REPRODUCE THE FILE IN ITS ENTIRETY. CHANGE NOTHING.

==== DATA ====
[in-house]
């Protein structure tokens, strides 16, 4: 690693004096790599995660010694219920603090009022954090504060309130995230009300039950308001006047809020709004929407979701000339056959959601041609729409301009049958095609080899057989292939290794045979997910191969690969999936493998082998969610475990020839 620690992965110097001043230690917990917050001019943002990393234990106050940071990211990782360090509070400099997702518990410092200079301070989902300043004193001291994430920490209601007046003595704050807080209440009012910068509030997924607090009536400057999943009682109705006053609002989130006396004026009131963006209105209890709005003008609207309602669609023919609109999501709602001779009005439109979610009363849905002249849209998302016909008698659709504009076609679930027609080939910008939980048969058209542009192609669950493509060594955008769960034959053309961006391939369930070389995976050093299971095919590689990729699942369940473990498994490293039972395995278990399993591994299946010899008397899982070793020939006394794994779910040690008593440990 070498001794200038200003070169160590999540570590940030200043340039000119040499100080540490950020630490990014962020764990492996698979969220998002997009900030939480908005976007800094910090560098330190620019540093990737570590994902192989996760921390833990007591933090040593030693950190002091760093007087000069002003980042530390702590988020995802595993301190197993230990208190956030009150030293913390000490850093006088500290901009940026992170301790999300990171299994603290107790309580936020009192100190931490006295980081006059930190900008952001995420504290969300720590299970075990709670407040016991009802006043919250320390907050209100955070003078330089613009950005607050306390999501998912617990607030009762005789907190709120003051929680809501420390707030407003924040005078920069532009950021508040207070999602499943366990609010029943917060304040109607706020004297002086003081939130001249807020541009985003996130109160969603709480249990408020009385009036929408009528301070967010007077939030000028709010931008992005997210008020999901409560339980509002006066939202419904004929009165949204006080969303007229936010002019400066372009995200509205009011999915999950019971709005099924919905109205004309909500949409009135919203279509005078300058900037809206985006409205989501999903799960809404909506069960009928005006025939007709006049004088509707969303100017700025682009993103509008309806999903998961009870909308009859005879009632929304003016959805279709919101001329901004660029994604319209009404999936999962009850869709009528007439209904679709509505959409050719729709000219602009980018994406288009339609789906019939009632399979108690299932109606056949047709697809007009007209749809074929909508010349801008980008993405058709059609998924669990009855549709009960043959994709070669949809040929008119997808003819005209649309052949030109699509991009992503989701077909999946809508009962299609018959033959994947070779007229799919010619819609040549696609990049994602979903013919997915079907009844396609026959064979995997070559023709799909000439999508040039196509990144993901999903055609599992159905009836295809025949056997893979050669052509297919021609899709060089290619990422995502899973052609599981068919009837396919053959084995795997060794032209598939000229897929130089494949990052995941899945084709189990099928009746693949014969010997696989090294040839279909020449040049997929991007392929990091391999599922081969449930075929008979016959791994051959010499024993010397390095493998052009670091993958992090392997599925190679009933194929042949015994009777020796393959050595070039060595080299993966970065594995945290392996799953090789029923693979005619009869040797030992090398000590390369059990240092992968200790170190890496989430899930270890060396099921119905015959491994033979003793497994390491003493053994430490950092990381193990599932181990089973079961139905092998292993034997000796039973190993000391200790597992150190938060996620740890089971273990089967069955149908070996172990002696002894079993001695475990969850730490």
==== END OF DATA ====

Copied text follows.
[in-house]
């Protein structure tokens, strides 16, 4: 690693004096790599995660010694219920603090009022954090504060309130995230009300039950308001006047809020709004929407979701000339056959959601041609729409301009049958095609080899057989292939290794045979997910191969690969999936493998082998969610475990020839 620690992965110097001043230690917990917050001019943002990393234990106050940071990211990782360090509070400099997702518990410092200079301070989902300043004193001291994430920490209601007046003595704050807080209440009012910068509030997924607090009536400057999943009682109705006053609002989130006396004026009131963006209105209890709005003008609207309602669609023919609109999501709602001779009005439109979610009363849905002249849209998302016909008698659709504009076609679930027609080939910008939980048969058209542009192609669950493509060594955008769960034959053309961006391939369930070389995976050093299971095919590689990729699942369940473990498994490293039972395995278990399993591994299946010899008397899982070793020939006394794994779910040690008593440990 070498001794200038200003070169160590999540570590940030200043340039000119040499100080540490950020630490990014962020764990492996698979969220998002997009900030939480908005976007800094910090560098330190620019540093990737570590994902192989996760921390833990007591933090040593030693950190002091760093007087000069002003980042530390702590988020995802595993301190197993230990208190956030009150030293913390000490850093006088500290901009940026992170301790999300990171299994603290107790309580936020009192100190931490006295980081006059930190900008952001995420504290969300720590299970075990709670407040016991009802006043919250320390907050209100955070003078330089613009950005607050306390999501998912617990607030009762005789907190709120003051929680809501420390707030407003924040005078920069532009950021508040207070999602499943366990609010029943917060304040109607706020004297002086003081939130001249807020541009985003996130109160969603709480249990408020009385009036929408009528301070967010007077939030000028709010931008992005997210008020999901409560339980509002006066939202419904004929009165949204006080969303007229936010002019400066372009995200509205009011999915999950019971709005099924919905109205004309909500949409009135919203279509005078300058900037809206985006409205989501999903799960809404909506069960009928005006025939007709006049004088509707969303100017700025682009993103509008309806999903998961009870909308009859005879009632929304003016959805279709919101001329901004660029994604319209009404999936999962009850869709009528007439209904679709509505959409050719729709000219602009980018994406288009339609789906019939009632399979108690299932109606056949047709697809007009007209749809074929909508010349801008980008993405058709059609998924669990009855549709009960043959994709070669949809040929008119997808003819005209649309052949030109699509991009992503989701077909999946809508009962299609018959033959994947070779007229799919010619819609040549696609990049994602979903013919997915079907009844396609026959064979995997070559023709799909000439999508040039196509990144993901999903055609599992159905009836295809025949056997893979050669052509297919021609899709060089290619990422995502899973052609599981068919009837396919053959084995795997060794032209598939000229897929130089494949990052995941899945084709189990099928009746693949014969010997696989090294040839279909020449040049997929991007392929990091391999599922081969449930075929008979016959791994051959010499024993010397390095493998052009670091993958992090392997599925190679009933194929042949015994009777020796393959050595070039060595080299993966970065594995945290392996799953090789029923693979005619009869040797030992090398000590390369059990240092992968200790170190890496989430899930270890060396099921119905015959491994033979003793497994390491003493053994430490950092990381193990599932181990089973079961139905092998292993034997000796039973190993000391200790597992150190938060996620740890089971273990089967069955149908070996172990002696002894079993001695475990969850730490």